The Vancouver Police Department has executed multiple search warrants as part of an ongoing investigation into the operations of the Drug User Liberation Front (DULF), a Vancouver-based organization that has publicly admitted to trafficking controlled substances such as heroin, cocaine, and methamphetamines.
In late September this year, BC United called for a full investigation after they claimed that “NDP government has been providing public funds to an organization that purchases illicit heroin, cocaine, and methamphetamine for trafficking in Vancouver.” The party shared a document detailing funding of Vancouver Coastal Health to various organizations. The Drug User Liberation Front (DULF) was also part of it.
The group had received $200,000 from Vancouver Coastal Health to assist with overdose prevention and drug checking, according to the document.
Vancouver Sun however later reported that the health authority confirmed that contract is being cancelled on Oct. 31, following a request from Addictions Minister Jennifer Whiteside.”
“That particular organization has had its contract cancelled. It’s had its lease cancelled by the health authority that provided that funding to them,” Premier David Eby said during an unrelated news conference. “It’s unfortunate because they were providing essential life-saving work. But they were also breaking the law, which we will not tolerate.”
“We understand the magnitude of the ongoing overdose crisis and the impact drug toxicity deaths have in communities throughout the province,” said Inspector Phil Heard, commanding officer of VPD’s Organized Crime Section. “While DULF’s actions were intended to reduce the harms caused by toxic drugs, we have always warned that anyone who violates the Criminal Code or the Controlled Drugs and Substances Act could face enforcement and criminal charges. This group has knowingly operated illegally in the Downtown Eastside and we have now taken action to stop it.”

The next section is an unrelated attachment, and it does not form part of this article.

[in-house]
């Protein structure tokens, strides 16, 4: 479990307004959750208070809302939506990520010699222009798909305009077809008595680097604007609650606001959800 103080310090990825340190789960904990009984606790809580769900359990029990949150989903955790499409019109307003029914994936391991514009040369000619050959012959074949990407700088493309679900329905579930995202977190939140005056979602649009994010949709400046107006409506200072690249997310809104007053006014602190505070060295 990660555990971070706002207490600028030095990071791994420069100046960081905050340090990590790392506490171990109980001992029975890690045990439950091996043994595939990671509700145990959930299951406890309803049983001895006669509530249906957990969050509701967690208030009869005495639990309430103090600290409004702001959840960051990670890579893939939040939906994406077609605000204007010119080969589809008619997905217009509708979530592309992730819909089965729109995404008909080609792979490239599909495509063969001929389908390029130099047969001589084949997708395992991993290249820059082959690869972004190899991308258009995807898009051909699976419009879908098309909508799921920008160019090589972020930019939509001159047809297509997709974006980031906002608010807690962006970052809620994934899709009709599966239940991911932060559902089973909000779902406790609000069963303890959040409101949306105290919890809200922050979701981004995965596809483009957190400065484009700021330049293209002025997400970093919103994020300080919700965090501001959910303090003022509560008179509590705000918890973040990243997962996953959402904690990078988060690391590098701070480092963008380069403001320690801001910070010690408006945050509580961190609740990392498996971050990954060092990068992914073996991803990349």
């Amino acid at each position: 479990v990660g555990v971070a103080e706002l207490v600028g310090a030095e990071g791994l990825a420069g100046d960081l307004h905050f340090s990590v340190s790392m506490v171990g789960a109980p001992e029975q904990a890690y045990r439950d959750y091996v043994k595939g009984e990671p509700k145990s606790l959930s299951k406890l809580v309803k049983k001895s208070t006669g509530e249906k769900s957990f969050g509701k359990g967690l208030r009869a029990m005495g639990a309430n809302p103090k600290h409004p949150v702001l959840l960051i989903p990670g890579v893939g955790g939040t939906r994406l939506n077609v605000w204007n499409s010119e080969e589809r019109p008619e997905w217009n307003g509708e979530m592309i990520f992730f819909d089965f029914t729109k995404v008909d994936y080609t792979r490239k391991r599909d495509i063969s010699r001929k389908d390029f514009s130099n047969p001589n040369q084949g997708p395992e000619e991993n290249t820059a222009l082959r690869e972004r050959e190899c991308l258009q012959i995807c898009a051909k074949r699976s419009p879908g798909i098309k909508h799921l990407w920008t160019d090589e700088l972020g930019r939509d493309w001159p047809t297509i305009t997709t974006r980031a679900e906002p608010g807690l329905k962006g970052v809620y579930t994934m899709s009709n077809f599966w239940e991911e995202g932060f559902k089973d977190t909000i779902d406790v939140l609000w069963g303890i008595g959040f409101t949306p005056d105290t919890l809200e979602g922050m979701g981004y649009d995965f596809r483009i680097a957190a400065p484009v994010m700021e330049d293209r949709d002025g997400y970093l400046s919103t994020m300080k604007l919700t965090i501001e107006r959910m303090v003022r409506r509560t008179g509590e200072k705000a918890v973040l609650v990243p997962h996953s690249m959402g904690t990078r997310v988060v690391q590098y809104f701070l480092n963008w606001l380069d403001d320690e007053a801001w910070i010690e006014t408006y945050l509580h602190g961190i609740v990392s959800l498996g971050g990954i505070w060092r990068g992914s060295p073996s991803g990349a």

“The Drug User Liberation Front received funding and research support from the BC Centre on Substance Use (BCCSU), a government-funded organization, which is currently providing research and policy advice on “safe supply” to the government of British Columbia,” informed MLA Elenore Sturko.
According to a release by BC United, DULF used cryptocurrency to purchase illicit drugs from the dark web marketplace and sells them to British Columbians out of a secret location in Vancouver’s downtown east side.”
The MLA for Abbotsford West Mike De Jong demanded a forensic audit of “every penny” that went to the group and to the Vancouver Area Network of Drug Users, which has also handed out tested drugs.
Jong said, “Instead of prioritizing treatment and recovery, the NDP government diverted $1.2 million in public funds to DULF and the Vancouver Area Network of Drug Users (VANDU), furthering the NDP’s taxpayer-funded drug crisis. A spokesperson for DULF openly admitted that taxpayer money was used to establish a facility and traffic drugs purchased from the dark web.”